Boeing broke ground Wednesday on a new $80 million, 290,000-square-foot building that will house about 800 new employees and be the third structure in the aerospace company’s growing Oklahoma City campus.
OKLAHOMA CITY — Boeing broke ground Wednesday on a new $80 million, 290,000-square-foot building that will house about 800 new employees and be the third structure in the aerospace company’s growing Oklahoma City campus.
Chicago-based Boeing also announced that the headquarters of the Global Services & Support unit’s Aircraft Modernization and Sustainment division will relocate to Oklahoma City in the next few months, resulting in the transfer of about a dozen senior management positions.
“We see a bright horizon for the aircraft sustainment business because of the highly trained and motivated workforce we have in Oklahoma City,” unit president Leanne Caret said at a news conference.
The new building structure is scheduled to open next summer at the company’s campus near Tinker Air Force Base and will house employees in engineering, research and development laboratories and support staff.
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Oklahoma Gov. Mary Fallin said Boeing’s growing business presence in Oklahoma City will help solidify the state’s position as a premiere destination for the aerospace industry.
“Your decision to place key leadership positions here underscores the long-term nature of our partnership,” Fallin said.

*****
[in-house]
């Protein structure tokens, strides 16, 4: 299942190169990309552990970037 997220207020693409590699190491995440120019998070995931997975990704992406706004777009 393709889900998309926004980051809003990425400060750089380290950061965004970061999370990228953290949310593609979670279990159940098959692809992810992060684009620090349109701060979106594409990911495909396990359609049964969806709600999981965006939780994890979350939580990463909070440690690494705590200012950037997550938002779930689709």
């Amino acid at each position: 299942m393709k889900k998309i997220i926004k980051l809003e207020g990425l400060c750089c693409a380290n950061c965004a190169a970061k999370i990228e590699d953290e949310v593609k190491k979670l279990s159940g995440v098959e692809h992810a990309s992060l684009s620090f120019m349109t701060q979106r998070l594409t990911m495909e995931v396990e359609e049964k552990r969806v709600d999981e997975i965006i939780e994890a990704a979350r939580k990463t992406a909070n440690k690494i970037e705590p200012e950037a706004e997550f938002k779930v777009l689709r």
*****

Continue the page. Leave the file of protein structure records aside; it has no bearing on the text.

Boeing spokeswoman Jennifer C. Hogan said in an email to The Associated Press that the Aircraft Modernization and Sustainment division, which provides aircraft services for executive transport, airborne refueling, airborne command and control and global strike capabilities, is relocating from St. Louis.
Oklahoma City officials have estimated the expansion will have an economic impact of $637.7 million over four years. Earlier this year, the city agreed to $6 million in job creation incentives for Boeing.
“We are hiring a variety of skills and levels from entry level positions to experts in their field,” Hogan said. “They are highly skilled and high paying jobs.”
Boeing announced plans last year to move most of its defense and support-related services from Washington state to other areas as part of its efforts to improve the competitiveness of the Defense, Space & Security unit. The company said about 2,000 employees could be affected, with 900 jobs possibly moving to Oklahoma City and up to 500 to St. Louis in about three years.